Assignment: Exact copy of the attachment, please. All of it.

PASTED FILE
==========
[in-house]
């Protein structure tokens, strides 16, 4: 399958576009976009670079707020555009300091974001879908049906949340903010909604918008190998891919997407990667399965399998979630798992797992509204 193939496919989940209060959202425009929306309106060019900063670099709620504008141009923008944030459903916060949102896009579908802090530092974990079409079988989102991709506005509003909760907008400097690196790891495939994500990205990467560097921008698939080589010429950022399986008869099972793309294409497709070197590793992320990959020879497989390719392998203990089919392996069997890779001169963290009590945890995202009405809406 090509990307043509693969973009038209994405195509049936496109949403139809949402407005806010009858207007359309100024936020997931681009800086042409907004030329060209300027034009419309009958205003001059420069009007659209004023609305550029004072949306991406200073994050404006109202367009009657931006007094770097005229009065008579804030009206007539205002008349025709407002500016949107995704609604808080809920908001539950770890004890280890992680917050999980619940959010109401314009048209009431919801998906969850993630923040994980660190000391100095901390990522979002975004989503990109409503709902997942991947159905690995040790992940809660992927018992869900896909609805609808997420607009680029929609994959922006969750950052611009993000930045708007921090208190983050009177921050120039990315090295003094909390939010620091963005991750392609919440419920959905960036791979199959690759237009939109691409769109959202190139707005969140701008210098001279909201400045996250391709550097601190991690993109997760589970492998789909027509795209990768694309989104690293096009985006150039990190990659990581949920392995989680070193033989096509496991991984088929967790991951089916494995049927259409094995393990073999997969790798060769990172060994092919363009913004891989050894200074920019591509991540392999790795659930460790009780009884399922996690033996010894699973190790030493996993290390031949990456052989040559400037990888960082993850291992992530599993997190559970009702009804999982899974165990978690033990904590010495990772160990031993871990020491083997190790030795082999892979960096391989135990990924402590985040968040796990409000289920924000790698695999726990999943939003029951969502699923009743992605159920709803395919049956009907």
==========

[in-house]
């Protein structure tokens, strides 16, 4: 399958576009976009670079707020555009300091974001879908049906949340903010909604918008190998891919997407990667399965399998979630798992797992509204 193939496919989940209060959202425009929306309106060019900063670099709620504008141009923008944030459903916060949102896009579908802090530092974990079409079988989102991709506005509003909760907008400097690196790891495939994500990205990467560097921008698939080589010429950022399986008869099972793309294409497709070197590793992320990959020879497989390719392998203990089919392996069997890779001169963290009590945890995202009405809406 090509990307043509693969973009038209994405195509049936496109949403139809949402407005806010009858207007359309100024936020997931681009800086042409907004030329060209300027034009419309009958205003001059420069009007659209004023609305550029004072949306991406200073994050404006109202367009009657931006007094770097005229009065008579804030009206007539205002008349025709407002500016949107995704609604808080809920908001539950770890004890280890992680917050999980619940959010109401314009048209009431919801998906969850993630923040994980660190000391100095901390990522979002975004989503990109409503709902997942991947159905690995040790992940809660992927018992869900896909609805609808997420607009680029929609994959922006969750950052611009993000930045708007921090208190983050009177921050120039990315090295003094909390939010620091963005991750392609919440419920959905960036791979199959690759237009939109691409769109959202190139707005969140701008210098001279909201400045996250391709550097601190991690993109997760589970492998789909027509795209990768694309989104690293096009985006150039990190990659990581949920392995989680070193033989096509496991991984088929967790991951089916494995049927259409094995393990073999997969790798060769990172060994092919363009913004891989050894200074920019591509991540392999790795659930460790009780009884399922996690033996010894699973190790030493996993290390031949990456052989040559400037990888960082993850291992992530599993997190559970009702009804999982899974165990978690033990904590010495990772160990031993871990020491083997190790030795082999892979960096391989135990990924402590985040968040796990409000289920924000790698695999726990999943939003029951969502699923009743992605159920709803395919049956009907």